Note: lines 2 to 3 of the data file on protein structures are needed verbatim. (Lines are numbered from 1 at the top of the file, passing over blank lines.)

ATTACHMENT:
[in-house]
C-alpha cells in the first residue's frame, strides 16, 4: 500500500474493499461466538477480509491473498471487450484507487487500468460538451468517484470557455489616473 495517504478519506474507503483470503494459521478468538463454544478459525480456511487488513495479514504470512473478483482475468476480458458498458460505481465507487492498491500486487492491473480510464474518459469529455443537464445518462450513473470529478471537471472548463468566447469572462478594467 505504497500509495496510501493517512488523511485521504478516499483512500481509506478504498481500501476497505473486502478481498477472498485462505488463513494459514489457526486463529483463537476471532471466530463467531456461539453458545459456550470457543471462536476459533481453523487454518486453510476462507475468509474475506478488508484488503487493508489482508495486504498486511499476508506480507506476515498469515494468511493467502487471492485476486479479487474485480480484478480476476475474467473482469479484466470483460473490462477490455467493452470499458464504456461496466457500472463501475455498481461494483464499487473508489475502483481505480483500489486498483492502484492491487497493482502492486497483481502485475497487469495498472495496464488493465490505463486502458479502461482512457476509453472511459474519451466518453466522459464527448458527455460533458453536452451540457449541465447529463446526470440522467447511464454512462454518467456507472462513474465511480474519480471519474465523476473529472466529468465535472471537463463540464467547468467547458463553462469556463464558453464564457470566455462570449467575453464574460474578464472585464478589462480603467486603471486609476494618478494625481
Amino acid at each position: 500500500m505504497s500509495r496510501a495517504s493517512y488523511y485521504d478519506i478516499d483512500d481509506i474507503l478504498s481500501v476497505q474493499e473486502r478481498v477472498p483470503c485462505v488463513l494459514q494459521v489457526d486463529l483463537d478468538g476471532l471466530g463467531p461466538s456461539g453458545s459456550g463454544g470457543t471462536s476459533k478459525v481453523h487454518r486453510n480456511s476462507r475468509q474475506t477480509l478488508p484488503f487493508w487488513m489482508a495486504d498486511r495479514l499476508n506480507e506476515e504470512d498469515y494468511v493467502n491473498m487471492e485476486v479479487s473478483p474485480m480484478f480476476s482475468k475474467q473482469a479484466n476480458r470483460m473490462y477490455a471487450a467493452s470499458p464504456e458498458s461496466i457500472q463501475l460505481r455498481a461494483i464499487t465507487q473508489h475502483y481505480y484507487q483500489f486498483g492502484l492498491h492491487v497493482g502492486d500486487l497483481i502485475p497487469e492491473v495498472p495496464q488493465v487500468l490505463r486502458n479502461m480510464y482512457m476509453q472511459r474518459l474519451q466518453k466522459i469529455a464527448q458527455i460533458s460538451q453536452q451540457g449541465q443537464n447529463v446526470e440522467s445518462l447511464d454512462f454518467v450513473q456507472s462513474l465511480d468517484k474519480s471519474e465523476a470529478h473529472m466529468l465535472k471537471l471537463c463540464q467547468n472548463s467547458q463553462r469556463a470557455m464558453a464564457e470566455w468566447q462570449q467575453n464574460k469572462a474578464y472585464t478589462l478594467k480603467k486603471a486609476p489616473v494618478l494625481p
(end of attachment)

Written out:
C-alpha cells in the first residue's frame, strides 16, 4: 500500500474493499461466538477480509491473498471487450484507487487500468460538451468517484470557455489616473 495517504478519506474507503483470503494459521478468538463454544478459525480456511487488513495479514504470512473478483482475468476480458458498458460505481465507487492498491500486487492491473480510464474518459469529455443537464445518462450513473470529478471537471472548463468566447469572462478594467 505504497500509495496510501493517512488523511485521504478516499483512500481509506478504498481500501476497505473486502478481498477472498485462505488463513494459514489457526486463529483463537476471532471466530463467531456461539453458545459456550470457543471462536476459533481453523487454518486453510476462507475468509474475506478488508484488503487493508489482508495486504498486511499476508506480507506476515498469515494468511493467502487471492485476486479479487474485480480484478480476476475474467473482469479484466470483460473490462477490455467493452470499458464504456461496466457500472463501475455498481461494483464499487473508489475502483481505480483500489486498483492502484492491487497493482502492486497483481502485475497487469495498472495496464488493465490505463486502458479502461482512457476509453472511459474519451466518453466522459464527448458527455460533458453536452451540457449541465447529463446526470440522467447511464454512462454518467456507472462513474465511480474519480471519474465523476473529472466529468465535472471537463463540464467547468467547458463553462469556463464558453464564457470566455462570449467575453464574460474578464472585464478589462480603467486603471486609476494618478494625481
Amino acid at each position: 500500500m505504497s500509495r496510501a495517504s493517512y488523511y485521504d478519506i478516499d483512500d481509506i474507503l478504498s481500501v476497505q474493499e473486502r478481498v477472498p483470503c485462505v488463513l494459514q494459521v489457526d486463529l483463537d478468538g476471532l471466530g463467531p461466538s456461539g453458545s459456550g463454544g470457543t471462536s476459533k478459525v481453523h487454518r486453510n480456511s476462507r475468509q474475506t477480509l478488508p484488503f487493508w487488513m489482508a495486504d498486511r495479514l499476508n506480507e506476515e504470512d498469515y494468511v493467502n491473498m487471492e485476486v479479487s473478483p474485480m480484478f480476476s482475468k475474467q473482469a479484466n476480458r470483460m473490462y477490455a471487450a467493452s470499458p464504456e458498458s461496466i457500472q463501475l460505481r455498481a461494483i464499487t465507487q473508489h475502483y481505480y484507487q483500489f486498483g492502484l492498491h492491487v497493482g502492486d500486487l497483481i502485475p497487469e492491473v495498472p495496464q488493465v487500468l490505463r486502458n479502461m480510464y482512457m476509453q472511459r474518459l474519451q466518453k466522459i469529455a464527448q458527455i460533458s460538451q453536452q451540457g449541465q443537464n447529463v446526470e440522467s445518462l447511464d454512462f454518467v450513473q456507472s462513474l465511480d468517484k474519480s471519474e465523476a470529478h473529472m466529468l465535472k471537471l471537463c463540464q467547468n472548463s467547458q463553462r469556463a470557455m464558453a464564457e470566455w468566447q462570449q467575453n464574460k469572462a474578464y472585464t478589462l478594467k480603467k486603471a486609476p489616473v494618478l494625481p